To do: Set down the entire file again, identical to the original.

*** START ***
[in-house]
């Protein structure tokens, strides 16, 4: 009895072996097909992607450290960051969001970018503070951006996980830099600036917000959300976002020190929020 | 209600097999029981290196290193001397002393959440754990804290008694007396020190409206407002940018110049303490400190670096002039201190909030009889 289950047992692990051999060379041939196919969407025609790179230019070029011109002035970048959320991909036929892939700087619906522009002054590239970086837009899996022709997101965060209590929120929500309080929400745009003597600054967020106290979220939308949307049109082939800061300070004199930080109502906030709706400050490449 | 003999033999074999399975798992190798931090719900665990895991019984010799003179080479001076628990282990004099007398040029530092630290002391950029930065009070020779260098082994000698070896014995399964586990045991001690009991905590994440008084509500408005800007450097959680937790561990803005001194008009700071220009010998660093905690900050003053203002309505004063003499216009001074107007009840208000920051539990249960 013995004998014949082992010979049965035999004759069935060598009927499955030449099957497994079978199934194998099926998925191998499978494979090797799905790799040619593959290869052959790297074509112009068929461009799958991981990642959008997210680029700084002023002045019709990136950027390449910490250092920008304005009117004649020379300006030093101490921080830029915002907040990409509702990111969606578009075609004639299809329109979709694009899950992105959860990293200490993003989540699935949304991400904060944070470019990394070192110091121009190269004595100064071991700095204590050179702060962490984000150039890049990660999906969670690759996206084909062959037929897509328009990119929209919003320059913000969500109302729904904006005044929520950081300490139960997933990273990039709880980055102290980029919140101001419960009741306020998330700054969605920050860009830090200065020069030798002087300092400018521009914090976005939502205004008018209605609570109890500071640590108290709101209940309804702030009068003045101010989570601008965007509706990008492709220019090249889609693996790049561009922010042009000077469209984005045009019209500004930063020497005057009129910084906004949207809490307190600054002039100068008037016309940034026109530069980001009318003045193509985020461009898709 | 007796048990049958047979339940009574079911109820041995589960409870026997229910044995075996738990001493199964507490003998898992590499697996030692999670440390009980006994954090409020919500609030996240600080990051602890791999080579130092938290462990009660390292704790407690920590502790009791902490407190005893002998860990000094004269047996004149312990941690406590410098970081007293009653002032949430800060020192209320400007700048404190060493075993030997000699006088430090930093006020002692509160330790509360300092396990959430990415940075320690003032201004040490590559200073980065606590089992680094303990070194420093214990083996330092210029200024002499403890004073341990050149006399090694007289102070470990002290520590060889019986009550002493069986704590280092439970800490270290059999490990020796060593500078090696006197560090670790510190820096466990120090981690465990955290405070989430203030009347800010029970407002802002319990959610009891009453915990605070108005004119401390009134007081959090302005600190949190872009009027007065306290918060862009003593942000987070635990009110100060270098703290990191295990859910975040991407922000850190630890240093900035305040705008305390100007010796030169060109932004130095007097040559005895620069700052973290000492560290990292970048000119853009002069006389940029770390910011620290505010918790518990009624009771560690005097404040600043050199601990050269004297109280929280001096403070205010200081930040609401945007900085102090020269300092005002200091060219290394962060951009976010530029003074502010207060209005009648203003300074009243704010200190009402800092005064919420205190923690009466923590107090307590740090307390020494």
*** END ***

[in-house]
């Protein structure tokens, strides 16, 4: 009895072996097909992607450290960051969001970018503070951006996980830099600036917000959300976002020190929020 | 209600097999029981290196290193001397002393959440754990804290008694007396020190409206407002940018110049303490400190670096002039201190909030009889 289950047992692990051999060379041939196919969407025609790179230019070029011109002035970048959320991909036929892939700087619906522009002054590239970086837009899996022709997101965060209590929120929500309080929400745009003597600054967020106290979220939308949307049109082939800061300070004199930080109502906030709706400050490449 | 003999033999074999399975798992190798931090719900665990895991019984010799003179080479001076628990282990004099007398040029530092630290002391950029930065009070020779260098082994000698070896014995399964586990045991001690009991905590994440008084509500408005800007450097959680937790561990803005001194008009700071220009010998660093905690900050003053203002309505004063003499216009001074107007009840208000920051539990249960 013995004998014949082992010979049965035999004759069935060598009927499955030449099957497994079978199934194998099926998925191998499978494979090797799905790799040619593959290869052959790297074509112009068929461009799958991981990642959008997210680029700084002023002045019709990136950027390449910490250092920008304005009117004649020379300006030093101490921080830029915002907040990409509702990111969606578009075609004639299809329109979709694009899950992105959860990293200490993003989540699935949304991400904060944070470019990394070192110091121009190269004595100064071991700095204590050179702060962490984000150039890049990660999906969670690759996206084909062959037929897509328009990119929209919003320059913000969500109302729904904006005044929520950081300490139960997933990273990039709880980055102290980029919140101001419960009741306020998330700054969605920050860009830090200065020069030798002087300092400018521009914090976005939502205004008018209605609570109890500071640590108290709101209940309804702030009068003045101010989570601008965007509706990008492709220019090249889609693996790049561009922010042009000077469209984005045009019209500004930063020497005057009129910084906004949207809490307190600054002039100068008037016309940034026109530069980001009318003045193509985020461009898709 | 007796048990049958047979339940009574079911109820041995589960409870026997229910044995075996738990001493199964507490003998898992590499697996030692999670440390009980006994954090409020919500609030996240600080990051602890791999080579130092938290462990009660390292704790407690920590502790009791902490407190005893002998860990000094004269047996004149312990941690406590410098970081007293009653002032949430800060020192209320400007700048404190060493075993030997000699006088430090930093006020002692509160330790509360300092396990959430990415940075320690003032201004040490590559200073980065606590089992680094303990070194420093214990083996330092210029200024002499403890004073341990050149006399090694007289102070470990002290520590060889019986009550002493069986704590280092439970800490270290059999490990020796060593500078090696006197560090670790510190820096466990120090981690465990955290405070989430203030009347800010029970407002802002319990959610009891009453915990605070108005004119401390009134007081959090302005600190949190872009009027007065306290918060862009003593942000987070635990009110100060270098703290990191295990859910975040991407922000850190630890240093900035305040705008305390100007010796030169060109932004130095007097040559005895620069700052973290000492560290990292970048000119853009002069006389940029770390910011620290505010918790518990009624009771560690005097404040600043050199601990050269004297109280929280001096403070205010200081930040609401945007900085102090020269300092005002200091060219290394962060951009976010530029003074502010207060209005009648203003300074009243704010200190009402800092005064919420205190923690009466923590107090307590740090307390020494």